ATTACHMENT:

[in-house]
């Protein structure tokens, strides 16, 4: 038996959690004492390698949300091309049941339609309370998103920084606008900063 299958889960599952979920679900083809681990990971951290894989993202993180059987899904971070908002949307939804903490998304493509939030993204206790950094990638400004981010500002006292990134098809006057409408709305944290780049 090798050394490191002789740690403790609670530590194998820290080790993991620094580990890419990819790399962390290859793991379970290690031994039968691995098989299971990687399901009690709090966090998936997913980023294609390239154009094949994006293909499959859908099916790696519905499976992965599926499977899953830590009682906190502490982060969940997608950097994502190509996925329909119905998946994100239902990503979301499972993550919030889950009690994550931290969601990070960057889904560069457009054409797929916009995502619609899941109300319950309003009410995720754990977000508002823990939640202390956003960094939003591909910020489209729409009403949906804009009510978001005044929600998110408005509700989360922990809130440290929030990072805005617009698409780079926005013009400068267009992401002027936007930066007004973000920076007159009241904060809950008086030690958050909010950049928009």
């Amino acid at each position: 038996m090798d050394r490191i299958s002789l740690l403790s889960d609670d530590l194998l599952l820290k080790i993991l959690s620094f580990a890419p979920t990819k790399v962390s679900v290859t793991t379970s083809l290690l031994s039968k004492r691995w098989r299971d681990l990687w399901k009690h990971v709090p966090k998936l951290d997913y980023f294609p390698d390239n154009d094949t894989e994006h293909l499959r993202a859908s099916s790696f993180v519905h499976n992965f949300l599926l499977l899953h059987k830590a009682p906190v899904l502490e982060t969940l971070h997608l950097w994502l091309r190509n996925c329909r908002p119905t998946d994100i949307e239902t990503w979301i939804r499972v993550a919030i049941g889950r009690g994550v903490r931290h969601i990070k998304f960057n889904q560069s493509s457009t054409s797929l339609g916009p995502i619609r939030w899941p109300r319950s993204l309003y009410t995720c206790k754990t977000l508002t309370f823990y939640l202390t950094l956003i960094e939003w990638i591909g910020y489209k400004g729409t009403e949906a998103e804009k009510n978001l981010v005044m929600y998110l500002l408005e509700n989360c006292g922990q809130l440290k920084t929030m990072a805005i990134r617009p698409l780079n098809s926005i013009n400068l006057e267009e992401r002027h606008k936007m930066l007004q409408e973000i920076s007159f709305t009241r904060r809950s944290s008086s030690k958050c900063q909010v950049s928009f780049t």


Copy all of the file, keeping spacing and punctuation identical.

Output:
[in-house]
């Protein structure tokens, strides 16, 4: 038996959690004492390698949300091309049941339609309370998103920084606008900063 299958889960599952979920679900083809681990990971951290894989993202993180059987899904971070908002949307939804903490998304493509939030993204206790950094990638400004981010500002006292990134098809006057409408709305944290780049 090798050394490191002789740690403790609670530590194998820290080790993991620094580990890419990819790399962390290859793991379970290690031994039968691995098989299971990687399901009690709090966090998936997913980023294609390239154009094949994006293909499959859908099916790696519905499976992965599926499977899953830590009682906190502490982060969940997608950097994502190509996925329909119905998946994100239902990503979301499972993550919030889950009690994550931290969601990070960057889904560069457009054409797929916009995502619609899941109300319950309003009410995720754990977000508002823990939640202390956003960094939003591909910020489209729409009403949906804009009510978001005044929600998110408005509700989360922990809130440290929030990072805005617009698409780079926005013009400068267009992401002027936007930066007004973000920076007159009241904060809950008086030690958050909010950049928009």
């Amino acid at each position: 038996m090798d050394r490191i299958s002789l740690l403790s889960d609670d530590l194998l599952l820290k080790i993991l959690s620094f580990a890419p979920t990819k790399v962390s679900v290859t793991t379970s083809l290690l031994s039968k004492r691995w098989r299971d681990l990687w399901k009690h990971v709090p966090k998936l951290d997913y980023f294609p390698d390239n154009d094949t894989e994006h293909l499959r993202a859908s099916s790696f993180v519905h499976n992965f949300l599926l499977l899953h059987k830590a009682p906190v899904l502490e982060t969940l971070h997608l950097w994502l091309r190509n996925c329909r908002p119905t998946d994100i949307e239902t990503w979301i939804r499972v993550a919030i049941g889950r009690g994550v903490r931290h969601i990070k998304f960057n889904q560069s493509s457009t054409s797929l339609g916009p995502i619609r939030w899941p109300r319950s993204l309003y009410t995720c206790k754990t977000l508002t309370f823990y939640l202390t950094l956003i960094e939003w990638i591909g910020y489209k400004g729409t009403e949906a998103e804009k009510n978001l981010v005044m929600y998110l500002l408005e509700n989360c006292g922990q809130l440290k920084t929030m990072a805005i990134r617009p698409l780079n098809s926005i013009n400068l006057e267009e992401r002027h606008k936007m930066l007004q409408e973000i920076s007159f709305t009241r904060r809950s944290s008086s030690k958050c900063q909010v950049s928009f780049t």